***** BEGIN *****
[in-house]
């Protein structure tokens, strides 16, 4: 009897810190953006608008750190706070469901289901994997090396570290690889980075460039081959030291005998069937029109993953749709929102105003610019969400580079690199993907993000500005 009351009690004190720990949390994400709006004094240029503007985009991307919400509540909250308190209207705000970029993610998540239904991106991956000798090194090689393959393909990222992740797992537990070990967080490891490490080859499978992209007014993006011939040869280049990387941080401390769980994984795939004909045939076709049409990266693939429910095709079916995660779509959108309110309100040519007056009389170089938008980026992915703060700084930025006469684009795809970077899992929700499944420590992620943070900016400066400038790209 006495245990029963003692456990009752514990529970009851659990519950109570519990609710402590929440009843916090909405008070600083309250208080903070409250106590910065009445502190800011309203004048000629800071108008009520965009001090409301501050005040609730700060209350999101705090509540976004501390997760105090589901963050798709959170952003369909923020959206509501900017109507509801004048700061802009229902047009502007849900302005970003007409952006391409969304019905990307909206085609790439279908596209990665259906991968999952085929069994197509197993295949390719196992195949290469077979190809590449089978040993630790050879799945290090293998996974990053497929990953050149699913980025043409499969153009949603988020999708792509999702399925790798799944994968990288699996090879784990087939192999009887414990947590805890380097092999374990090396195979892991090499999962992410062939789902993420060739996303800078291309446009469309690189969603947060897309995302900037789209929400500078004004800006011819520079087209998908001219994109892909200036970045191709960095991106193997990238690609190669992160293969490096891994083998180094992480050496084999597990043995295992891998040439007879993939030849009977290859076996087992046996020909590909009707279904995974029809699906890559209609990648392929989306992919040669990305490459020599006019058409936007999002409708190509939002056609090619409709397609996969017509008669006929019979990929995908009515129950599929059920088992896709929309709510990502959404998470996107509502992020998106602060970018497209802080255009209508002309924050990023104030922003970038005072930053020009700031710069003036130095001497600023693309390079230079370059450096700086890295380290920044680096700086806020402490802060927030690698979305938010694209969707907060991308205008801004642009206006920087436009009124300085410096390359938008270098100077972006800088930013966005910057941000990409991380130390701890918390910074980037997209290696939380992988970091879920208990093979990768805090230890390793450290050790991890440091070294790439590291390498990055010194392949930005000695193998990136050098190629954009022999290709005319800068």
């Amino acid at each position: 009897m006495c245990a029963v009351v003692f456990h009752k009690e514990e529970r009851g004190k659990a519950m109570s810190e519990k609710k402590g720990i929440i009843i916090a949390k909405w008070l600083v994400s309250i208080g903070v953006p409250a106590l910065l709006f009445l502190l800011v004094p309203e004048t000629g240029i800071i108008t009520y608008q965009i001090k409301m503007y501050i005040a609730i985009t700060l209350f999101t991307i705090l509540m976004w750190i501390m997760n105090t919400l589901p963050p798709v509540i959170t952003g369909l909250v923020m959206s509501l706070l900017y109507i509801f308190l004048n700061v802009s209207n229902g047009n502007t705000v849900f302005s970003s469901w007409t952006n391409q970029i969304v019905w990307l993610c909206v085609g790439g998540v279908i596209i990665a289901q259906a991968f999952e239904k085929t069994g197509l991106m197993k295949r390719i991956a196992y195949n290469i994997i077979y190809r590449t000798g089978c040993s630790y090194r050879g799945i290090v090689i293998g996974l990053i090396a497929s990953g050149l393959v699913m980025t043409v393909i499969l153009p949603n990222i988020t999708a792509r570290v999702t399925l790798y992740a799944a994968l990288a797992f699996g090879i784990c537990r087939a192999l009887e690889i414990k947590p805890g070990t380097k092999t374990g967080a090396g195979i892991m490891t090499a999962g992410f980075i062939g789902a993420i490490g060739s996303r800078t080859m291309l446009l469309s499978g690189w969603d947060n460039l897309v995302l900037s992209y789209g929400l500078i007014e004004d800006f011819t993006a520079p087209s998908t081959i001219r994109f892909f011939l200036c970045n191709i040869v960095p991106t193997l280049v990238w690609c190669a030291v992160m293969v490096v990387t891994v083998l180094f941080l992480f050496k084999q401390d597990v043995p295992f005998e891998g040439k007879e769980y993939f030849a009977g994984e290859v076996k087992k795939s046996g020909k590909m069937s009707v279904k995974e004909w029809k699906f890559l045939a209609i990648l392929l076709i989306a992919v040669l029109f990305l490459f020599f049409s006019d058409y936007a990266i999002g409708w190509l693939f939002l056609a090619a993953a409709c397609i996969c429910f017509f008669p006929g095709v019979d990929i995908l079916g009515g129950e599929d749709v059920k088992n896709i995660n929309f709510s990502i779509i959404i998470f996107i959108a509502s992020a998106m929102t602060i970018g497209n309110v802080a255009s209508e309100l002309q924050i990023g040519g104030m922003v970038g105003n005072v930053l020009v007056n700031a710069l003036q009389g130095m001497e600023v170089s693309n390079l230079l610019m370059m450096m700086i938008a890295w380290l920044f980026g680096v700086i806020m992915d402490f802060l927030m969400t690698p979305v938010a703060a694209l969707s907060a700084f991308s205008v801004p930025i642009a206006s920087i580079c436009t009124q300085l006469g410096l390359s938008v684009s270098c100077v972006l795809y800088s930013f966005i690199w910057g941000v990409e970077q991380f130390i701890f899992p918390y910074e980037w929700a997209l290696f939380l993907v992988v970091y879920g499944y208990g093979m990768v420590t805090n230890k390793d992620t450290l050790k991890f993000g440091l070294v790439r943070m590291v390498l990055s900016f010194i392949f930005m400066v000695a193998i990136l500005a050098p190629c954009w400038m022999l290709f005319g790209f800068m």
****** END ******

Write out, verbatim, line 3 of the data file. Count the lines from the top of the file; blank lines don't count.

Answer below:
């Amino acid at each position: 009897m006495c245990a029963v009351v003692f456990h009752k009690e514990e529970r009851g004190k659990a519950m109570s810190e519990k609710k402590g720990i929440i009843i916090a949390k909405w008070l600083v994400s309250i208080g903070v953006p409250a106590l910065l709006f009445l502190l800011v004094p309203e004048t000629g240029i800071i108008t009520y608008q965009i001090k409301m503007y501050i005040a609730i985009t700060l209350f999101t991307i705090l509540m976004w750190i501390m997760n105090t919400l589901p963050p798709v509540i959170t952003g369909l909250v923020m959206s509501l706070l900017y109507i509801f308190l004048n700061v802009s209207n229902g047009n502007t705000v849900f302005s970003s469901w007409t952006n391409q970029i969304v019905w990307l993610c909206v085609g790439g998540v279908i596209i990665a289901q259906a991968f999952e239904k085929t069994g197509l991106m197993k295949r390719i991956a196992y195949n290469i994997i077979y190809r590449t000798g089978c040993s630790y090194r050879g799945i290090v090689i293998g996974l990053i090396a497929s990953g050149l393959v699913m980025t043409v393909i499969l153009p949603n990222i988020t999708a792509r570290v999702t399925l790798y992740a799944a994968l990288a797992f699996g090879i784990c537990r087939a192999l009887e690889i414990k947590p805890g070990t380097k092999t374990g967080a090396g195979i892991m490891t090499a999962g992410f980075i062939g789902a993420i490490g060739s996303r800078t080859m291309l446009l469309s499978g690189w969603d947060n460039l897309v995302l900037s992209y789209g929400l500078i007014e004004d800006f011819t993006a520079p087209s998908t081959i001219r994109f892909f011939l200036c970045n191709i040869v960095p991106t193997l280049v990238w690609c190669a030291v992160m293969v490096v990387t891994v083998l180094f941080l992480f050496k084999q401390d597990v043995p295992f005998e891998g040439k007879e769980y993939f030849a009977g994984e290859v076996k087992k795939s046996g020909k590909m069937s009707v279904k995974e004909w029809k699906f890559l045939a209609i990648l392929l076709i989306a992919v040669l029109f990305l490459f020599f049409s006019d058409y936007a990266i999002g409708w190509l693939f939002l056609a090619a993953a409709c397609i996969c429910f017509f008669p006929g095709v019979d990929i995908l079916g009515g129950e599929d749709v059920k088992n896709i995660n929309f709510s990502i779509i959404i998470f996107i959108a509502s992020a998106m929102t602060i970018g497209n309110v802080a255009s209508e309100l002309q924050i990023g040519g104030m922003v970038g105003n005072v930053l020009v007056n700031a710069l003036q009389g130095m001497e600023v170089s693309n390079l230079l610019m370059m450096m700086i938008a890295w380290l920044f980026g680096v700086i806020m992915d402490f802060l927030m969400t690698p979305v938010a703060a694209l969707s907060a700084f991308s205008v801004p930025i642009a206006s920087i580079c436009t009124q300085l006469g410096l390359s938008v684009s270098c100077v972006l795809y800088s930013f966005i690199w910057g941000v990409e970077q991380f130390i701890f899992p918390y910074e980037w929700a997209l290696f939380l993907v992988v970091y879920g499944y208990g093979m990768v420590t805090n230890k390793d992620t450290l050790k991890f993000g440091l070294v790439r943070m590291v390498l990055s900016f010194i392949f930005m400066v000695a193998i990136l500005a050098p190629c954009w400038m022999l290709f005319g790209f800068m």